I usually don’t post misc. emails, but this one is so damn funny I just had to.
Live Seattle Air Traffic Control
Since I moved to Capitol Hill, I’m able to receive Air Traffic Control (ATC) frequencies into Seattle’s Sea-Tac airport. In fact, I live 1,420 Ft from the imaginary airspace “intersection” that marks the start of the final approach from the north to Seattle.
So I decided to sponsor a live Internet audio stream of Air Traffic Control. You can listen to it at http://www.liveatc.net/ (click the “listen to Live ATC feeds” in the sidebar and scroll-down to “SEA Final” — there are a number of SEA feeds, actually. I’m the one with 133.65 as the only frequency)
133.65 is the final approach sector for KSEA — Seattle-Tacoma International. Busiest times seem to be around noon, 4-6PM and 8-10PM.
Seattle has 2 (soon to be 3) close parallel runways oriented north-south — named runways 16/34. You can click on the chart to the right to see a bigger image of this. When landing and departing to the south 16C is used mostly for arrivals, with 16L used for departures. When the weather is really bad or foggy they switch to the Instrument Landing System (ILS) on 16L as the ILS for 16C appears to not support bad weather CAT2/3 operations anymore because of contruction of the third runway.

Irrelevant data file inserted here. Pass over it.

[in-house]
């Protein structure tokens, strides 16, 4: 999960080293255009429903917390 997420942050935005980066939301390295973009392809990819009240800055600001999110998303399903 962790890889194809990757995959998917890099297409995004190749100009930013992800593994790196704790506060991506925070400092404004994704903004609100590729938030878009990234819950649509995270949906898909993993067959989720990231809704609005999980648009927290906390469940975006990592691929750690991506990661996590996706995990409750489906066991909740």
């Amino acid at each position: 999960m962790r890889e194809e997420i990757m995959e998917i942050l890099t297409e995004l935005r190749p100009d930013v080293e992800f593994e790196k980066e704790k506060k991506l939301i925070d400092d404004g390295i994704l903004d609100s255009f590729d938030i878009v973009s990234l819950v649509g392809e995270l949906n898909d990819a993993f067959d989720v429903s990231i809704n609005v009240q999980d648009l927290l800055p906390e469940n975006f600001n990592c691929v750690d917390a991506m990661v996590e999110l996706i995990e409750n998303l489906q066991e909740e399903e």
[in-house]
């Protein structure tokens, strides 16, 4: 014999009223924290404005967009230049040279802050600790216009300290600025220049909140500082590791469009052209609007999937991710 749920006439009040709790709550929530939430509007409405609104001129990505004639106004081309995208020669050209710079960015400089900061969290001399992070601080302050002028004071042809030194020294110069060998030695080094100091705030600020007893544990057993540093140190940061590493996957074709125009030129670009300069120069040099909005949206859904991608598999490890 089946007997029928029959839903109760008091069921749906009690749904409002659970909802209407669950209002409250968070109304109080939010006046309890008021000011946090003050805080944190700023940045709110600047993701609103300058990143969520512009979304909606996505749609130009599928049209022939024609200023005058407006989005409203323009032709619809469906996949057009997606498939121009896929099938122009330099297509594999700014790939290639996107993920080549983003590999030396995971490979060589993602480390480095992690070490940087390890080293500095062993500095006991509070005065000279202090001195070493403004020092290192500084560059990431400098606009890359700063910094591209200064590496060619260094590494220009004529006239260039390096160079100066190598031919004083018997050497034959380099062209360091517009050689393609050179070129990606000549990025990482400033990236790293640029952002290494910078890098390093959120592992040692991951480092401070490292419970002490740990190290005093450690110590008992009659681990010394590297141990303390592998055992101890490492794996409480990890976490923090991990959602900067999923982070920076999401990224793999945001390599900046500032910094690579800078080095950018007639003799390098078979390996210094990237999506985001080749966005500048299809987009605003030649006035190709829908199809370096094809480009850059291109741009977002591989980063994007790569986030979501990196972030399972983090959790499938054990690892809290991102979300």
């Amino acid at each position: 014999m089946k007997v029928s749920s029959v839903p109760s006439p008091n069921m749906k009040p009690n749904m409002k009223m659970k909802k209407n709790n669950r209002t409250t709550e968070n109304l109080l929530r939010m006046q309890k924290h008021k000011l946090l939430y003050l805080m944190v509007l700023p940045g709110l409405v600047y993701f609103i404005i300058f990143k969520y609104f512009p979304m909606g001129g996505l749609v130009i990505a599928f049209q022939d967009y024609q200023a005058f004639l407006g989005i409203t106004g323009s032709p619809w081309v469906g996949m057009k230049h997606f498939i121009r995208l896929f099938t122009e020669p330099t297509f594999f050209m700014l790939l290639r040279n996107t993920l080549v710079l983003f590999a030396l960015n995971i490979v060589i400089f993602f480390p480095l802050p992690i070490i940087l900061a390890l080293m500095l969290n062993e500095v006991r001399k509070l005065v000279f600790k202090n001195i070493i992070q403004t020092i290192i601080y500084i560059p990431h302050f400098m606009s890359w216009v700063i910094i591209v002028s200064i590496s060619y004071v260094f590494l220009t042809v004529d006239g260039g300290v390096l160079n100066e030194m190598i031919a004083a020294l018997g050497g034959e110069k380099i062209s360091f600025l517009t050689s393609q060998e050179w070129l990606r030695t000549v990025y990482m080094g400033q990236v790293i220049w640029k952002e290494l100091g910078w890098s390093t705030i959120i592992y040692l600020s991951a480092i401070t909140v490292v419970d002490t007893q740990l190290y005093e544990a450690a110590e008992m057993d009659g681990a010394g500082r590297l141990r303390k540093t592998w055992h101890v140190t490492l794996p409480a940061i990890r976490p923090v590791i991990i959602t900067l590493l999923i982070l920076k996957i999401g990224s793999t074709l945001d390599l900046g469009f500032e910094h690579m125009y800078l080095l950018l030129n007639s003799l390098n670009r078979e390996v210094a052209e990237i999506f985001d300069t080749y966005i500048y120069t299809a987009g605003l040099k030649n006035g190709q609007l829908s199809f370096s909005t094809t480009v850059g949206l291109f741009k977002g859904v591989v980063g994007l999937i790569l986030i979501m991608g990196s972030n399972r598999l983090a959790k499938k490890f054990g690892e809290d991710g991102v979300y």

In the summer, and in better winter weather, Seattle usually lands the other way to the north, using runways 34C for arrivals and 34R for departures
After-hours this frequency can be combined with one or all of the feeder arrival sectors, so you’ll hear ATC, but not pilots. Also sometimes you’ll hear some bleed-over of a Seattle radio station in the background — their main broadcast antenna is only 1 mile from me, so with it’s huge power output sometimes you’ll be stuck listening to Seattle’s best smooth jazz — sorry! Could be worse…
Here are charts and info for KSEA
Here is an airspace illustration I created of major arrival and departure routes into SEA. The triangle symbols are the major intersections along the routes (Imaginary places in the air programmed into aircraft navigation databases) The hexigonal-type symbols are actual radio navigation stations on the ground. The 3-letter acronyms you see are the codes for other radio navigation stations outside of the chart
This is far from complete, but a good intro into how traffic is sent in/out of the Seattle area.